Should you be feeling jaded at the thought of yet another me-too soft synth, Kyma-X provides the ultimate high-end antidote.
Firstly, it's not so much a soft synth, more of an audio construction kit, like Reaktor or SynthEdit, but on a shop full of steroids. Kyma-X arrives with an external DSP box called Pacarana for the number crunching, which means that patches – they're called 'sounds' – always work, even if you're running them on a basic laptop.
In the latest update, you can add extra DSP power by plugging in more boxes, to create an expensive but powerful planet-eating über-Kyma network.
In terms of that power, Kyma-X is way, way beyond anything else you can buy. Compared to, say, Reaktor, Kyma-X adds more options than you can wave a Visa card at, including resynthesis, morphing and scripting, and live MIDI processing and improvisation.
You don't just get total control over audio, you get a brain-expanding education in how to think about sound. The basic system is a patchable pseudo-modular, but there's also a timeline you can use to assemble a complete performance, with patch automation, or sync a mix to timecode.
Kyma-X is smart, and Kyma-X can listen. With the supplied modules you can build all of the usual basics, including digital and virtual analogue synthesizers, vocoders and custom processors. But the extra processing power means that you can also do insane things like patch together polyphonic synth voices with 64 sawtooth oscillators each.
You can also trigger, mutate, re-patch or process audio in ways that depend on what's happening at the input. Sidechain FX are trivially easy. But you can take the smart processing much further, recognising certain words in a vocal line, and sending them to different FX chains.
This kind of Kyma-Fu takes advanced skills, so you won't be doing it immediately. But it's a few hundred steps beyond what's possible with a synth construction kit.
Naturally, the power comes at a price. By soft synth standards, Kyma-X isn't cheap – but to be fair, as a professional unit Kyma-X isn't any more expensive than some more upmarket hardware reverb units.
The rest of the cost is in the learning curve. Getting around the basics is easy and you'll be making sounds in no time. After that, you'll need to spend some time getting used to Kyma-X's unique approach.
Kyma has the unique ability to morph sounds, melting them into each other like plastic. This is completely different to the usual crossfade effect, because pitch, timbre and rhythm all change simultaneously.
Kyma-X has been used in heaps of films to create the sound of an androgynous singing voice, half way between male and female pitch and timbre. But it's also been used in adverts, morphing the sound of typing into a Caribbean holiday jingle.
There's a lot happening behind the scenes to make morphing possible. To morph two sounds you run them through an analysis process which creates a special non-audio file that includes all of the ingredients needed to rebuild the sound, and then plug them into one of the morphing modules.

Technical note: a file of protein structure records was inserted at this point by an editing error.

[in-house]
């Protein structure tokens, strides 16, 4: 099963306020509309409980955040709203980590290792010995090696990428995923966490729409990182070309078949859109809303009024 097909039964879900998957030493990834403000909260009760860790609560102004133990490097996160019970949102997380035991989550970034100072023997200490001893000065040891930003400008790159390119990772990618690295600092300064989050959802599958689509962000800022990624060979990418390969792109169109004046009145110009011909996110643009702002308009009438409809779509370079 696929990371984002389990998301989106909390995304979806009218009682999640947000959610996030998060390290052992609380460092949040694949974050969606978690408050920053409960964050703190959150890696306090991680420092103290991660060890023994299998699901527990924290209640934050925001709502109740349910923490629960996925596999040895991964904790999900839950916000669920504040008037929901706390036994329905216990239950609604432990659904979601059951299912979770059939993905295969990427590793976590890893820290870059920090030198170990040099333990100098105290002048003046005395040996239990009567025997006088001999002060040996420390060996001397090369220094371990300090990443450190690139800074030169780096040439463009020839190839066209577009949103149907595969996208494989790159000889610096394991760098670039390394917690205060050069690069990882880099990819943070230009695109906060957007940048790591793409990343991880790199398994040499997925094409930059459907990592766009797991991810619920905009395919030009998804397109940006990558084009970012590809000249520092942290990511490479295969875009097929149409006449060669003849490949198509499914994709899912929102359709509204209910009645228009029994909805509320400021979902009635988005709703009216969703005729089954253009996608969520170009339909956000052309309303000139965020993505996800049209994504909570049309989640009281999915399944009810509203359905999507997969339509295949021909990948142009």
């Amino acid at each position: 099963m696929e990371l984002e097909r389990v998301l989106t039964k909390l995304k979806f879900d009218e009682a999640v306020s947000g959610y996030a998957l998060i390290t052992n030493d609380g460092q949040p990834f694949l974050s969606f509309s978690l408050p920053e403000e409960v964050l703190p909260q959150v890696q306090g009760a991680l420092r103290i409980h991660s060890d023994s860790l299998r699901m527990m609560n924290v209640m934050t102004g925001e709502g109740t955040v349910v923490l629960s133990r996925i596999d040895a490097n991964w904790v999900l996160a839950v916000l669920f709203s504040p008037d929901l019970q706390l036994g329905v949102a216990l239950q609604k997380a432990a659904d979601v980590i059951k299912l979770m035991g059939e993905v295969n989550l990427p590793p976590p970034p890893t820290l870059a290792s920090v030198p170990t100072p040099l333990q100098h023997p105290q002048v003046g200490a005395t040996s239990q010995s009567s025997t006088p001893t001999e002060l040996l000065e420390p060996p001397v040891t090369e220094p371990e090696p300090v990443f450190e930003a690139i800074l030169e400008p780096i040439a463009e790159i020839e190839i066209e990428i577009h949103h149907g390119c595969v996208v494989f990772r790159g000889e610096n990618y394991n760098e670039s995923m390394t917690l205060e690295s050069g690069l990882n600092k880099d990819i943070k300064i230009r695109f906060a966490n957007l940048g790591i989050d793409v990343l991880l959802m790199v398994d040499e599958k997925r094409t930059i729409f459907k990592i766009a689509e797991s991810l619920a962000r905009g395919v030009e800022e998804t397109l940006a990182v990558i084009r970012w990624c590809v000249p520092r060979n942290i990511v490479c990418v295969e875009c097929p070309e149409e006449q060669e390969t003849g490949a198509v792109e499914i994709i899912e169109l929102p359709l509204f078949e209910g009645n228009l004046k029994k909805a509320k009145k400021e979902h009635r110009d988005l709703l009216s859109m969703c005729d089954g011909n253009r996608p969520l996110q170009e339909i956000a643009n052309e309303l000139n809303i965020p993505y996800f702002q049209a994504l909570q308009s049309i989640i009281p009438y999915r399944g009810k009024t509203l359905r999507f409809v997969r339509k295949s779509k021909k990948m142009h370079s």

After analysis pitch, timbre and time stretching can all be controlled independently, and with only a little more effort you can morph manually with a slider, or under LFO or envelope control.
You can also control a morph by listening to incoming audio, and pick out whatever feature you want to use as a controller – from average loudness, to the volume of one very specific frequency band.
In terms of letdowns, the biggest issue is the lack of direct DAW integration. In an ideal world, Kyma-X would sit in a mix inside a VST, RTAS or AU wrapper, and you'd be able to pipe MIDI and audio to and from it without leaving the comfort of a FireWire lead.
That's the long term plan – AU support is coming first – but for now you have to treat Kyma-X as physical outboard, with its own MIDI connector. To get audio and MIDI into and out of Pacarana you'll need extra hardware from a third party.
There's a list of supported hardware on the website, but whatever you use will have to be dedicated to Kyma-X – anything with a FireWire or USB connector won't work with your PC or Mac at the same time. This all adds to the price, and detracts from convenience.
The scripting feature isn't so much a problem as a challenge. You can write tiny or large applications using the Capytalk language. The basics aren't too hard, and scripting gives you uber-power over Kyma-X. Non-coders may find this a brain exercise too far, but coders will feel like they've gone to heaven.
Finally we'd also like the software to be – well – prettier. It's best described as functional rather then stylish, and there's room for improvement in the look and feel. This doesn't affect the features, but some more attractive skins and backgrounds wouldn't go amiss.
If you're new to synthesis, you'll find using Kyma-X is like falling down a black hole. If you're still struggling with oscillators and filters, trying to get up to speed with everything Kyma-X can do will make your brain explode in a very messy but not necessarily unpleasant kind of a way.
If you have more experience and plenty of imagination, Kyma-X is more like the synthesizer you want from Santa. It does everything you want, and almost everything you haven't thought of yet. If you think of it as a modern modular you won't go far wrong.
If you're looking for the usual selection of lush pads, Trance multisaws, Moog basses and percussion zips, you can find them elsewhere. Kyma-X can make all these sounds, but you won't find them in the preset list.
Instead, Kyma-X has the potential to do something which is rare – create sounds which are unique and which move and respond in original ways. It's a challenging product, but perfect for adventurous DJs, ambient artists, professional sound designers, and anyone else who wants to stretch their sounds well outside of the traditional virtual analogue comfort zone.